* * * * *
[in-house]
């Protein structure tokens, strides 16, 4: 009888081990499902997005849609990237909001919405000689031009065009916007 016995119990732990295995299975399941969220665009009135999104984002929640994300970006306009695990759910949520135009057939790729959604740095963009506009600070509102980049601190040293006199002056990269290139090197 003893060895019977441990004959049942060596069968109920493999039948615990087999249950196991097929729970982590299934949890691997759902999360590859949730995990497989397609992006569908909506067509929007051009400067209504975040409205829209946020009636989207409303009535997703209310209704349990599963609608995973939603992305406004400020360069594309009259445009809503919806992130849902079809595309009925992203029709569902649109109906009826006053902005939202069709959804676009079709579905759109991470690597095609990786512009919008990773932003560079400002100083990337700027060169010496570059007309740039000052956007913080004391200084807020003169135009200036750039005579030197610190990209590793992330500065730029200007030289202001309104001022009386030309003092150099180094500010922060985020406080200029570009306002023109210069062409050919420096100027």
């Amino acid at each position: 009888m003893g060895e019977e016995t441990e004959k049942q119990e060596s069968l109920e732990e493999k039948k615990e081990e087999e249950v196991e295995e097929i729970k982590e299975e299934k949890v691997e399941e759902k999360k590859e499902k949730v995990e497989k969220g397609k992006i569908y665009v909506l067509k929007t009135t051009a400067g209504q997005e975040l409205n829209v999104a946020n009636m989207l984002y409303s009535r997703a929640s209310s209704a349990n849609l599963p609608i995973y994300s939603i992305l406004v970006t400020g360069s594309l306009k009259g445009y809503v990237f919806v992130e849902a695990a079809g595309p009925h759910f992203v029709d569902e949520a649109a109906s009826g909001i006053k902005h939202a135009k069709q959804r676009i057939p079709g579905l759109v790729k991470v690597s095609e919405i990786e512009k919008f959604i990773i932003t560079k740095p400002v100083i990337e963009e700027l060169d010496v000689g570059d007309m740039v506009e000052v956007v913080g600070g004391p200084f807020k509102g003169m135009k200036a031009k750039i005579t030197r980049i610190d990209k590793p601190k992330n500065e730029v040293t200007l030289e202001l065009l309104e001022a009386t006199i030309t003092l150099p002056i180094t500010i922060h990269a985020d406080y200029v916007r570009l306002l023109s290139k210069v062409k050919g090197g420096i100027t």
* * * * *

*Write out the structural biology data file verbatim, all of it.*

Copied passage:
[in-house]
């Protein structure tokens, strides 16, 4: 009888081990499902997005849609990237909001919405000689031009065009916007 016995119990732990295995299975399941969220665009009135999104984002929640994300970006306009695990759910949520135009057939790729959604740095963009506009600070509102980049601190040293006199002056990269290139090197 003893060895019977441990004959049942060596069968109920493999039948615990087999249950196991097929729970982590299934949890691997759902999360590859949730995990497989397609992006569908909506067509929007051009400067209504975040409205829209946020009636989207409303009535997703209310209704349990599963609608995973939603992305406004400020360069594309009259445009809503919806992130849902079809595309009925992203029709569902649109109906009826006053902005939202069709959804676009079709579905759109991470690597095609990786512009919008990773932003560079400002100083990337700027060169010496570059007309740039000052956007913080004391200084807020003169135009200036750039005579030197610190990209590793992330500065730029200007030289202001309104001022009386030309003092150099180094500010922060985020406080200029570009306002023109210069062409050919420096100027």
């Amino acid at each position: 009888m003893g060895e019977e016995t441990e004959k049942q119990e060596s069968l109920e732990e493999k039948k615990e081990e087999e249950v196991e295995e097929i729970k982590e299975e299934k949890v691997e399941e759902k999360k590859e499902k949730v995990e497989k969220g397609k992006i569908y665009v909506l067509k929007t009135t051009a400067g209504q997005e975040l409205n829209v999104a946020n009636m989207l984002y409303s009535r997703a929640s209310s209704a349990n849609l599963p609608i995973y994300s939603i992305l406004v970006t400020g360069s594309l306009k009259g445009y809503v990237f919806v992130e849902a695990a079809g595309p009925h759910f992203v029709d569902e949520a649109a109906s009826g909001i006053k902005h939202a135009k069709q959804r676009i057939p079709g579905l759109v790729k991470v690597s095609e919405i990786e512009k919008f959604i990773i932003t560079k740095p400002v100083i990337e963009e700027l060169d010496v000689g570059d007309m740039v506009e000052v956007v913080g600070g004391p200084f807020k509102g003169m135009k200036a031009k750039i005579t030197r980049i610190d990209k590793p601190k992330n500065e730029v040293t200007l030289e202001l065009l309104e001022a009386t006199i030309t003092l150099p002056i180094t500010i922060h990269a985020d406080y200029v916007r570009l306002l023109s290139k210069v062409k050919g090197g420096i100027t």